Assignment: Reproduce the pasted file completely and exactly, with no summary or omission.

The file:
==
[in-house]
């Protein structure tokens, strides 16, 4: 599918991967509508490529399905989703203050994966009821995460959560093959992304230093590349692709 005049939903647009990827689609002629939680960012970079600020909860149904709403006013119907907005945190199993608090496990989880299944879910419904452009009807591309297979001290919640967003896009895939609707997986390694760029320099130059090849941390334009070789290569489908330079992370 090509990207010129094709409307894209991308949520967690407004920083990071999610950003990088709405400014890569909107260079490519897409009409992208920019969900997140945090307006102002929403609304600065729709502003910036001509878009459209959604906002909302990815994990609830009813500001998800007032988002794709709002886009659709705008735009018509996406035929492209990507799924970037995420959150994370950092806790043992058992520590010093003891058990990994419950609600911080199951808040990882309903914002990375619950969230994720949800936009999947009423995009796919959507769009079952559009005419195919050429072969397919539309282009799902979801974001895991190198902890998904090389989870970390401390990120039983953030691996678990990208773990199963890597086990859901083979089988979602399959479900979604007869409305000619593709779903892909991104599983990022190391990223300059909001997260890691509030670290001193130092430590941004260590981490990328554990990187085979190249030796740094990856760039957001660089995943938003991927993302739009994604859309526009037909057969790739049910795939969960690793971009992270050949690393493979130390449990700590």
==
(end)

[in-house]
């Protein structure tokens, strides 16, 4: 599918991967509508490529399905989703203050994966009821995460959560093959992304230093590349692709 005049939903647009990827689609002629939680960012970079600020909860149904709403006013119907907005945190199993608090496990989880299944879910419904452009009807591309297979001290919640967003896009895939609707997986390694760029320099130059090849941390334009070789290569489908330079992370 090509990207010129094709409307894209991308949520967690407004920083990071999610950003990088709405400014890569909107260079490519897409009409992208920019969900997140945090307006102002929403609304600065729709502003910036001509878009459209959604906002909302990815994990609830009813500001998800007032988002794709709002886009659709705008735009018509996406035929492209990507799924970037995420959150994370950092806790043992058992520590010093003891058990990994419950609600911080199951808040990882309903914002990375619950969230994720949800936009999947009423995009796919959507769009079952559009005419195919050429072969397919539309282009799902979801974001895991190198902890998904090389989870970390401390990120039983953030691996678990990208773990199963890597086990859901083979089988979602399959479900979604007869409305000619593709779903892909991104599983990022190391990223300059909001997260890691509030670290001193130092430590941004260590981490990328554990990187085979190249030796740094990856760039957001660089995943938003991927993302739009994604859309526009037909057969790739049910795939969960690793971009992270050949690393493979130390449990700590």